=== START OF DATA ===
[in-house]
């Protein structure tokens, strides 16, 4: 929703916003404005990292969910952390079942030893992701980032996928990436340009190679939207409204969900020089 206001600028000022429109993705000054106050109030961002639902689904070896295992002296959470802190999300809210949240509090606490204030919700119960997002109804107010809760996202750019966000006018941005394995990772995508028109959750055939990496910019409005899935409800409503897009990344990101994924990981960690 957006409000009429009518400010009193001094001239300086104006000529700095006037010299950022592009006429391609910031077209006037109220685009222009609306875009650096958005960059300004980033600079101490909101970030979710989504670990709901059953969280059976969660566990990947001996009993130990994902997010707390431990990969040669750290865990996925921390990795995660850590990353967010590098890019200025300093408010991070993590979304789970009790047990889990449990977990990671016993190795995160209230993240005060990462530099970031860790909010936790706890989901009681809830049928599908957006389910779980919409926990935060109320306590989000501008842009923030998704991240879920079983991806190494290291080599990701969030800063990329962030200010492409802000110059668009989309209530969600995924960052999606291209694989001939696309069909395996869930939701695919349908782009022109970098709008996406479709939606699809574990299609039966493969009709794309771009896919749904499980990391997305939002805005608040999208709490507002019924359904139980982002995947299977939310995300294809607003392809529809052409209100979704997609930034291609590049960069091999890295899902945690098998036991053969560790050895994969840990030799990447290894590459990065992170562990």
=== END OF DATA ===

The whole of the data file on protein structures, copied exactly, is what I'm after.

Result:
[in-house]
């Protein structure tokens, strides 16, 4: 929703916003404005990292969910952390079942030893992701980032996928990436340009190679939207409204969900020089 206001600028000022429109993705000054106050109030961002639902689904070896295992002296959470802190999300809210949240509090606490204030919700119960997002109804107010809760996202750019966000006018941005394995990772995508028109959750055939990496910019409005899935409800409503897009990344990101994924990981960690 957006409000009429009518400010009193001094001239300086104006000529700095006037010299950022592009006429391609910031077209006037109220685009222009609306875009650096958005960059300004980033600079101490909101970030979710989504670990709901059953969280059976969660566990990947001996009993130990994902997010707390431990990969040669750290865990996925921390990795995660850590990353967010590098890019200025300093408010991070993590979304789970009790047990889990449990977990990671016993190795995160209230993240005060990462530099970031860790909010936790706890989901009681809830049928599908957006389910779980919409926990935060109320306590989000501008842009923030998704991240879920079983991806190494290291080599990701969030800063990329962030200010492409802000110059668009989309209530969600995924960052999606291209694989001939696309069909395996869930939701695919349908782009022109970098709008996406479709939606699809574990299609039966493969009709794309771009896919749904499980990391997305939002805005608040999208709490507002019924359904139980982002995947299977939310995300294809607003392809529809052409209100979704997609930034291609590049960069091999890295899902945690098998036991053969560790050895994969840990030799990447290894590459990065992170562990």